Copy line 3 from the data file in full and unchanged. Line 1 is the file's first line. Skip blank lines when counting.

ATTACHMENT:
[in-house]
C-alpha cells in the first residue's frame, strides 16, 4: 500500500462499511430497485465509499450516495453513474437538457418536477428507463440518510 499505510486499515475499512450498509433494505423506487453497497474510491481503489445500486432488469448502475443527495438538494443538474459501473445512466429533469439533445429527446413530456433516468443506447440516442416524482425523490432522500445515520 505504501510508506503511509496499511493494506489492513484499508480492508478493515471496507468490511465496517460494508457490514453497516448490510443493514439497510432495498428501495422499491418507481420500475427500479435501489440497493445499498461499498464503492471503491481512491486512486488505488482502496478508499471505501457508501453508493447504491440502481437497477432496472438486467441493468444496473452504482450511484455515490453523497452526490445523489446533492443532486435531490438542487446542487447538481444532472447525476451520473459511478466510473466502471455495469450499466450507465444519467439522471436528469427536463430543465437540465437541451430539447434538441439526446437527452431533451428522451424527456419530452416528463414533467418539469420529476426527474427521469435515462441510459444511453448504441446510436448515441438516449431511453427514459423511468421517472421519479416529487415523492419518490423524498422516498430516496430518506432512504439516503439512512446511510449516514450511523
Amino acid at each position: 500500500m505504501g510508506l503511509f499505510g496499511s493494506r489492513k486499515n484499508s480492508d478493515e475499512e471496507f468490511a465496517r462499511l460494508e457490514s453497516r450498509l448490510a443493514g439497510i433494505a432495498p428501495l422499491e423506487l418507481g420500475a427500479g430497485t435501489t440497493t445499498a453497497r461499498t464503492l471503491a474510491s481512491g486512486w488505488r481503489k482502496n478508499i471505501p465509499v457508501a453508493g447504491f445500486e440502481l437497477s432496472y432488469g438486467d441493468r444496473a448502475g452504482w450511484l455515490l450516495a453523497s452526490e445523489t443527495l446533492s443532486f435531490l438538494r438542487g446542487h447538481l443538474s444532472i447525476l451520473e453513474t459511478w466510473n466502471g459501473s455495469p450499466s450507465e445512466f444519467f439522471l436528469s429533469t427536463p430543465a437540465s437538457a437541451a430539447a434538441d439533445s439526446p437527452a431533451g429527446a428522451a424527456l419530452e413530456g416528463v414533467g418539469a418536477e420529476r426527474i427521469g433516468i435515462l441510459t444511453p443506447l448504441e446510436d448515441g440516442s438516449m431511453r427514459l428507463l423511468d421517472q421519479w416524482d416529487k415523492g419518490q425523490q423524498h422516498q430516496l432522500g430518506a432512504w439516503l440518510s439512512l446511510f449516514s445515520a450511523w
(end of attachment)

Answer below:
Amino acid at each position: 500500500m505504501g510508506l503511509f499505510g496499511s493494506r489492513k486499515n484499508s480492508d478493515e475499512e471496507f468490511a465496517r462499511l460494508e457490514s453497516r450498509l448490510a443493514g439497510i433494505a432495498p428501495l422499491e423506487l418507481g420500475a427500479g430497485t435501489t440497493t445499498a453497497r461499498t464503492l471503491a474510491s481512491g486512486w488505488r481503489k482502496n478508499i471505501p465509499v457508501a453508493g447504491f445500486e440502481l437497477s432496472y432488469g438486467d441493468r444496473a448502475g452504482w450511484l455515490l450516495a453523497s452526490e445523489t443527495l446533492s443532486f435531490l438538494r438542487g446542487h447538481l443538474s444532472i447525476l451520473e453513474t459511478w466510473n466502471g459501473s455495469p450499466s450507465e445512466f444519467f439522471l436528469s429533469t427536463p430543465a437540465s437538457a437541451a430539447a434538441d439533445s439526446p437527452a431533451g429527446a428522451a424527456l419530452e413530456g416528463v414533467g418539469a418536477e420529476r426527474i427521469g433516468i435515462l441510459t444511453p443506447l448504441e446510436d448515441g440516442s438516449m431511453r427514459l428507463l423511468d421517472q421519479w416524482d416529487k415523492g419518490q425523490q423524498h422516498q430516496l432522500g430518506a432512504w439516503l440518510s439512512l446511510f449516514s445515520a450511523w